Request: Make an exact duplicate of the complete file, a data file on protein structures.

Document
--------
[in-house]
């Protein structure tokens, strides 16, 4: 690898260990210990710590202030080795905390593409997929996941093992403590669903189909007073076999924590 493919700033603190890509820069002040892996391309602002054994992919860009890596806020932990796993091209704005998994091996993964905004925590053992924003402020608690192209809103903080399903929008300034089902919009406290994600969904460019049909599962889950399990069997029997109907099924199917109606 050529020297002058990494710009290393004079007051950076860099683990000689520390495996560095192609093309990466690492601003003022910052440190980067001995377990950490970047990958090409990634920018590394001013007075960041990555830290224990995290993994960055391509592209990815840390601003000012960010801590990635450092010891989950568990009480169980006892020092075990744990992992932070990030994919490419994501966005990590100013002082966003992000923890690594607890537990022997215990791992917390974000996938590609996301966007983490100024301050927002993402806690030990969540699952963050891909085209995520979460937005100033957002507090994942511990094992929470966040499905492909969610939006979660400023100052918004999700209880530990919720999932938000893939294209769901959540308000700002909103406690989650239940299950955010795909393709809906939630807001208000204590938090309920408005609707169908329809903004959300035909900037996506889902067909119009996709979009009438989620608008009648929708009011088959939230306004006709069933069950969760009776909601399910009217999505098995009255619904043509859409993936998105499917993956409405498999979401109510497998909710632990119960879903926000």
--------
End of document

[in-house]
């Protein structure tokens, strides 16, 4: 690898260990210990710590202030080795905390593409997929996941093992403590669903189909007073076999924590 493919700033603190890509820069002040892996391309602002054994992919860009890596806020932990796993091209704005998994091996993964905004925590053992924003402020608690192209809103903080399903929008300034089902919009406290994600969904460019049909599962889950399990069997029997109907099924199917109606 050529020297002058990494710009290393004079007051950076860099683990000689520390495996560095192609093309990466690492601003003022910052440190980067001995377990950490970047990958090409990634920018590394001013007075960041990555830290224990995290993994960055391509592209990815840390601003000012960010801590990635450092010891989950568990009480169980006892020092075990744990992992932070990030994919490419994501966005990590100013002082966003992000923890690594607890537990022997215990791992917390974000996938590609996301966007983490100024301050927002993402806690030990969540699952963050891909085209995520979460937005100033957002507090994942511990094992929470966040499905492909969610939006979660400023100052918004999700209880530990919720999932938000893939294209769901959540308000700002909103406690989650239940299950955010795909393709809906939630807001208000204590938090309920408005609707169908329809903004959300035909900037996506889902067909119009996709979009009438989620608008009648929708009011088959939230306004006709069933069950969760009776909601399910009217999505098995009255619904043509859409993936998105499917993956409405498999979401109510497998909710632990119960879903926000």